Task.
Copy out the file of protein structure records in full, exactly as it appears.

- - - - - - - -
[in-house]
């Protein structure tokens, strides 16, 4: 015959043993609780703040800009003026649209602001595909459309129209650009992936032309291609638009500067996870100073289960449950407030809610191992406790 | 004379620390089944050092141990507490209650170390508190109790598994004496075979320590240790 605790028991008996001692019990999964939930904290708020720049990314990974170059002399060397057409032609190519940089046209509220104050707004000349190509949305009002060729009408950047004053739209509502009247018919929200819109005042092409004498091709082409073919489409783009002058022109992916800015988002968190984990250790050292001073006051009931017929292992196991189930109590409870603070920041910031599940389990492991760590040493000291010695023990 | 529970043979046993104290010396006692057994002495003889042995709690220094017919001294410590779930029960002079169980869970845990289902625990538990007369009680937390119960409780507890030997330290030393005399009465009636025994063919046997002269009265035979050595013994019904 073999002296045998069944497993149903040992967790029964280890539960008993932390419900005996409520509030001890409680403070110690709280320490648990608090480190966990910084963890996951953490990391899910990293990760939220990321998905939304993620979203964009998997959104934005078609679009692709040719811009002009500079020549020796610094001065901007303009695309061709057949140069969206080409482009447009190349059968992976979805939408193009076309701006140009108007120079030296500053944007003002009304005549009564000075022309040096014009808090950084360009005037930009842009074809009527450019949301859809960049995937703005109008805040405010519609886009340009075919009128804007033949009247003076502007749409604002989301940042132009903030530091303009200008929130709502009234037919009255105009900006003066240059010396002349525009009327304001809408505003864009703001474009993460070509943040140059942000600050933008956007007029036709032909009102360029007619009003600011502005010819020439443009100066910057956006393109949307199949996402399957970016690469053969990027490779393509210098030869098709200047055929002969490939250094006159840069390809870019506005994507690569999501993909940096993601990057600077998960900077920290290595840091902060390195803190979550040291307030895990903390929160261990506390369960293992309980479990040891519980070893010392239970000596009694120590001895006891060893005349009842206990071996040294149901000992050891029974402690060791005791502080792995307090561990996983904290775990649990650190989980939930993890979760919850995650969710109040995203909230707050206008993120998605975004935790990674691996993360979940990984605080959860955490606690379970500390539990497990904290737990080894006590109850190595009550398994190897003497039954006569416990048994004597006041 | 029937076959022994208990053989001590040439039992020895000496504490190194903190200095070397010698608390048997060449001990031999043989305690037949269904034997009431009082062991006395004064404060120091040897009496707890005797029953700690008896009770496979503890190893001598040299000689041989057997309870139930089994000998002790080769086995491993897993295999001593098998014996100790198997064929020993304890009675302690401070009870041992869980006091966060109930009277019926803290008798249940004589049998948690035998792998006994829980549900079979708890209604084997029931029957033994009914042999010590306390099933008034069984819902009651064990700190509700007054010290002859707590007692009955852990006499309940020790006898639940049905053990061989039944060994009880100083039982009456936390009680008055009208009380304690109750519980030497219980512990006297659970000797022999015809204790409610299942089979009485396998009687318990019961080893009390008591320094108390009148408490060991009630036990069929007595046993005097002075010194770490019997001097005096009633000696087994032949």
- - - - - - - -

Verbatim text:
[in-house]
């Protein structure tokens, strides 16, 4: 015959043993609780703040800009003026649209602001595909459309129209650009992936032309291609638009500067996870100073289960449950407030809610191992406790 | 004379620390089944050092141990507490209650170390508190109790598994004496075979320590240790 605790028991008996001692019990999964939930904290708020720049990314990974170059002399060397057409032609190519940089046209509220104050707004000349190509949305009002060729009408950047004053739209509502009247018919929200819109005042092409004498091709082409073919489409783009002058022109992916800015988002968190984990250790050292001073006051009931017929292992196991189930109590409870603070920041910031599940389990492991760590040493000291010695023990 | 529970043979046993104290010396006692057994002495003889042995709690220094017919001294410590779930029960002079169980869970845990289902625990538990007369009680937390119960409780507890030997330290030393005399009465009636025994063919046997002269009265035979050595013994019904 073999002296045998069944497993149903040992967790029964280890539960008993932390419900005996409520509030001890409680403070110690709280320490648990608090480190966990910084963890996951953490990391899910990293990760939220990321998905939304993620979203964009998997959104934005078609679009692709040719811009002009500079020549020796610094001065901007303009695309061709057949140069969206080409482009447009190349059968992976979805939408193009076309701006140009108007120079030296500053944007003002009304005549009564000075022309040096014009808090950084360009005037930009842009074809009527450019949301859809960049995937703005109008805040405010519609886009340009075919009128804007033949009247003076502007749409604002989301940042132009903030530091303009200008929130709502009234037919009255105009900006003066240059010396002349525009009327304001809408505003864009703001474009993460070509943040140059942000600050933008956007007029036709032909009102360029007619009003600011502005010819020439443009100066910057956006393109949307199949996402399957970016690469053969990027490779393509210098030869098709200047055929002969490939250094006159840069390809870019506005994507690569999501993909940096993601990057600077998960900077920290290595840091902060390195803190979550040291307030895990903390929160261990506390369960293992309980479990040891519980070893010392239970000596009694120590001895006891060893005349009842206990071996040294149901000992050891029974402690060791005791502080792995307090561990996983904290775990649990650190989980939930993890979760919850995650969710109040995203909230707050206008993120998605975004935790990674691996993360979940990984605080959860955490606690379970500390539990497990904290737990080894006590109850190595009550398994190897003497039954006569416990048994004597006041 | 029937076959022994208990053989001590040439039992020895000496504490190194903190200095070397010698608390048997060449001990031999043989305690037949269904034997009431009082062991006395004064404060120091040897009496707890005797029953700690008896009770496979503890190893001598040299000689041989057997309870139930089994000998002790080769086995491993897993295999001593098998014996100790198997064929020993304890009675302690401070009870041992869980006091966060109930009277019926803290008798249940004589049998948690035998792998006994829980549900079979708890209604084997029931029957033994009914042999010590306390099933008034069984819902009651064990700190509700007054010290002859707590007692009955852990006499309940020790006898639940049905053990061989039944060994009880100083039982009456936390009680008055009208009380304690109750519980030497219980512990006297659970000797022999015809204790409610299942089979009485396998009687318990019961080893009390008591320094108390009148408490060991009630036990069929007595046993005097002075010194770490019997001097005096009633000696087994032949």